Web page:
OUTSMART THEM ALL
It seems the experts were wrong - at least about this. It has always been believed that our brains shrink as we age - beginning at age thirty actually - and that this loss of plasticity is irreversible. Now we know this simply is not true. The brain’s ability to change its structures and functions to meet changing circumstances, learn new things and heal from injury is available at any age. The shrinking part is true but here are seven ways to optimize your brainpower and compensate for this natural loss.
1. Get Social
Not only does a good connection with people make life more fun and interesting, it also counters brain loss. Studies have shown that if you are more socially active, you will have less mental decline resulting in a lower risk for dementia. You do not need 1000 "friends" on Facebook to have a good social connection with people. All you need is just one enriching and sustaining relationship. This can be with a friend, a spouse or a family member.
2. Work That Brain
A study from Rush Medical School in 2012 found that it is the lack of mental engagement that contributes to brain loss. Frequent mental stimulation leads to better mental functioning. And even better, you do not need to do any fancy activities to stimulate your brain. Any activities that make you think, analyze, or remember will do. The mentally stimulating activities in this study included reading the newspaper, writing letters, and playing games such as chess and checkers. As another bonus, keeping your brain engaged also makes you more open, flexible, and creative.
3. Sharp Brains Need Great Food
Your brain makes up only 2% of your body weight but uses up 20% of the energy and nutrients from your food. In order for your brain to repair damage and make new cells to compensate for what may be lost, you need to provide it with the best building material from your food. This means eating good protein from fish, nuts, legumes, eggs, low-fat dairy products, and lean meats. Enjoy plenty of vegetables and fruits. And use whole grains to give your brain clean fuel to run smoothly. Also, drink lots of water as it is very easy to dehydrate your brain.
4. Get The Blood Pumping
Physical activities protect you in many different ways from brain loss by improving memory and learning. Exercise helps to optimize the connections between your brain cells. It also provides stimulating power for the production of natural factors to make more brain cells. Exercise improves the quality of other support systems in your body that your brain depends on in order to best function and regenerate itself. One of these systems is your cardiovascular system, which includes your heart and blood vessels. Knowing this helps us make a very easy connection - what is good for your heart is good for your brain. Aim for 20-30 minutes of physical activities a day. Combining cardio exercise, strength training, and flexibility moves provides the best overall workout.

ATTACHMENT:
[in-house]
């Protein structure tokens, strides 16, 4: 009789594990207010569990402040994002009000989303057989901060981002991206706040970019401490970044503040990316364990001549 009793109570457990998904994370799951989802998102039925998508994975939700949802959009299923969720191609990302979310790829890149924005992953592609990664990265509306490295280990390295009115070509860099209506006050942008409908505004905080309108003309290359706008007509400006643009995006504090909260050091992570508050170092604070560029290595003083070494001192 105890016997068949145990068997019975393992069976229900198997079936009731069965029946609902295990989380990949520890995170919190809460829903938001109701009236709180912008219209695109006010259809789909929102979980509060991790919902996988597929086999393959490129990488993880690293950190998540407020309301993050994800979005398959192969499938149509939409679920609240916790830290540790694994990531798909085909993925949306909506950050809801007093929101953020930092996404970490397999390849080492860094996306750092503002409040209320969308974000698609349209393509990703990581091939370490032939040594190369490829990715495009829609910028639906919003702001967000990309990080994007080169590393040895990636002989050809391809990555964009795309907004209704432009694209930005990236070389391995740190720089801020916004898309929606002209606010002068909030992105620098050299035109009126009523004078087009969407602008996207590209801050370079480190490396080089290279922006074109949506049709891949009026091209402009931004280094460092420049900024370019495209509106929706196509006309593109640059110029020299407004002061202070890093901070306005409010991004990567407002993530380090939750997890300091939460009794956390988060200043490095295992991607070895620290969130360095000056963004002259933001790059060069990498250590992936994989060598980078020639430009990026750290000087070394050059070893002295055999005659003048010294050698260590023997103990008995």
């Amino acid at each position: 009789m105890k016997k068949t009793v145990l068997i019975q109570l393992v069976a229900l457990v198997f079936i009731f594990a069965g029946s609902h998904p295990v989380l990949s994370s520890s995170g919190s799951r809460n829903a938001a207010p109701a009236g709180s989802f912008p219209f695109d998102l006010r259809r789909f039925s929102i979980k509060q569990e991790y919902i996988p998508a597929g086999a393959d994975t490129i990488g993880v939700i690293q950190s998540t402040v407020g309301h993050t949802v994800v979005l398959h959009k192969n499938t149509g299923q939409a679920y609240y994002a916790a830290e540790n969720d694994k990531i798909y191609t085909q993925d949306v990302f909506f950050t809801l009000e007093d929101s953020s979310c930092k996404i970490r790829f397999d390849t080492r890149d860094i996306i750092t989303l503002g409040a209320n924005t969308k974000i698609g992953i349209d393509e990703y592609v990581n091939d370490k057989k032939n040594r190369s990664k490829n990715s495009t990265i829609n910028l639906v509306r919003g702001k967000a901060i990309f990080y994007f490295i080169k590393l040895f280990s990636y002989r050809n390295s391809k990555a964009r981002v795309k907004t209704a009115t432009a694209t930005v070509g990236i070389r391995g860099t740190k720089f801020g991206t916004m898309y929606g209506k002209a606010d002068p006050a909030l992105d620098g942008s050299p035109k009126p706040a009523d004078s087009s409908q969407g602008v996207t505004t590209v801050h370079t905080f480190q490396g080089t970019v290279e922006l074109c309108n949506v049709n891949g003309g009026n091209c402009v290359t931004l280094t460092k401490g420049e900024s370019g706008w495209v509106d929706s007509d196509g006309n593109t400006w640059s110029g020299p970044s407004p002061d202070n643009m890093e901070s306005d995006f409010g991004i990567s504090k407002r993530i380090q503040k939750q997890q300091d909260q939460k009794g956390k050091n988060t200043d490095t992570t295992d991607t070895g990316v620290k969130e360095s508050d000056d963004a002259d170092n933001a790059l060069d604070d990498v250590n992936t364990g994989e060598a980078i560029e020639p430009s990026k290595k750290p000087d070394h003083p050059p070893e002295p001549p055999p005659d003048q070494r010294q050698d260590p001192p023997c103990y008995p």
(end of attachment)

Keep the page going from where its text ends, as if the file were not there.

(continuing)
5. Chill Out
Chronic stress can hasten brain loss in areas of the brain involving memory, learning, and executive functions. Meanwhile, the same chronic stress enlarges an area of the brain that makes you more anxious. Even though you are not always able to change many outside situations, you can manage them for the better. You can also change the way you look at stress in ways that work better for you and your brain. For instance, you often can get a different perspective by talking to someone. Or, taking a break to do things that give you pleasure. Exercise can also be a great stress reliever. Try meditation for stress relief. Recent studies suggest that meditation promotes the growth of the brain regions related to attention and executive functions. Meditation can be performed in different ways and you may be very surprised to learn that certain types of meditation are actually easy.
6. If You Are Sad
The effect of depression on the brain is similar to that of chronic stress, but is more severe. There are two kinds of depression. The difference between them is whether or not they allow us to carry out our everyday life and interactions. It is perfectly normal to feel down and depressed for short periods after some setbacks. In this case, we can manage the stressors as mentioned earlier. Sometimes the sense of doom and gloom from stressors, or for no apparent reason at all, may last for more than a few weeks. This is major depression. For this type of chronic depression, you need to see a professional. Luckily, there are effective treatments for depression. These may include counseling like cognitive therapy and certain medications. Sometimes you are not even aware that you are depressed. So it is always a good idea to check in with yourself. A good question to ask yourself weekly if not every day, is ‘how am I feeling today?”
7. Balance Your Immune System
A well-balanced immune system allows your body to direct more energy into healing and building other organs including your brain. When the body is not busy fighting viruses and bacteria it is able to put that energy into repair.